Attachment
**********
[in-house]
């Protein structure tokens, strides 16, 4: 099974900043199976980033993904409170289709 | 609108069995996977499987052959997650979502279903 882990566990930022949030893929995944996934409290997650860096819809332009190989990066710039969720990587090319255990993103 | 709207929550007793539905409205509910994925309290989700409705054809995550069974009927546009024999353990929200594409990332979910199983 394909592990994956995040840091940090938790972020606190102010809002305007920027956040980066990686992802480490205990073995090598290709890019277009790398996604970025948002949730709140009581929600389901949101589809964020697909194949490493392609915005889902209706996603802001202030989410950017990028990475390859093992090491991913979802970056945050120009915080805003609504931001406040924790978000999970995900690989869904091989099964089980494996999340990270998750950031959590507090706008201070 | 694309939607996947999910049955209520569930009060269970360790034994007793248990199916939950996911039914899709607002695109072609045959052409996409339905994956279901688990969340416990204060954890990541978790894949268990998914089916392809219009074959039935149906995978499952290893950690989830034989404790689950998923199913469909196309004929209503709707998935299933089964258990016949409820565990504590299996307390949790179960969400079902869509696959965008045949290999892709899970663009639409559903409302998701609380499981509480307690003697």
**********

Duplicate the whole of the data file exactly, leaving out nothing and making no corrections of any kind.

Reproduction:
[in-house]
């Protein structure tokens, strides 16, 4: 099974900043199976980033993904409170289709 | 609108069995996977499987052959997650979502279903 882990566990930022949030893929995944996934409290997650860096819809332009190989990066710039969720990587090319255990993103 | 709207929550007793539905409205509910994925309290989700409705054809995550069974009927546009024999353990929200594409990332979910199983 394909592990994956995040840091940090938790972020606190102010809002305007920027956040980066990686992802480490205990073995090598290709890019277009790398996604970025948002949730709140009581929600389901949101589809964020697909194949490493392609915005889902209706996603802001202030989410950017990028990475390859093992090491991913979802970056945050120009915080805003609504931001406040924790978000999970995900690989869904091989099964089980494996999340990270998750950031959590507090706008201070 | 694309939607996947999910049955209520569930009060269970360790034994007793248990199916939950996911039914899709607002695109072609045959052409996409339905994956279901688990969340416990204060954890990541978790894949268990998914089916392809219009074959039935149906995978499952290893950690989830034989404790689950998923199913469909196309004929209503709707998935299933089964258990016949409820565990504590299996307390949790179960969400079902869509696959965008045949290999892709899970663009639409559903409302998701609380499981509480307690003697």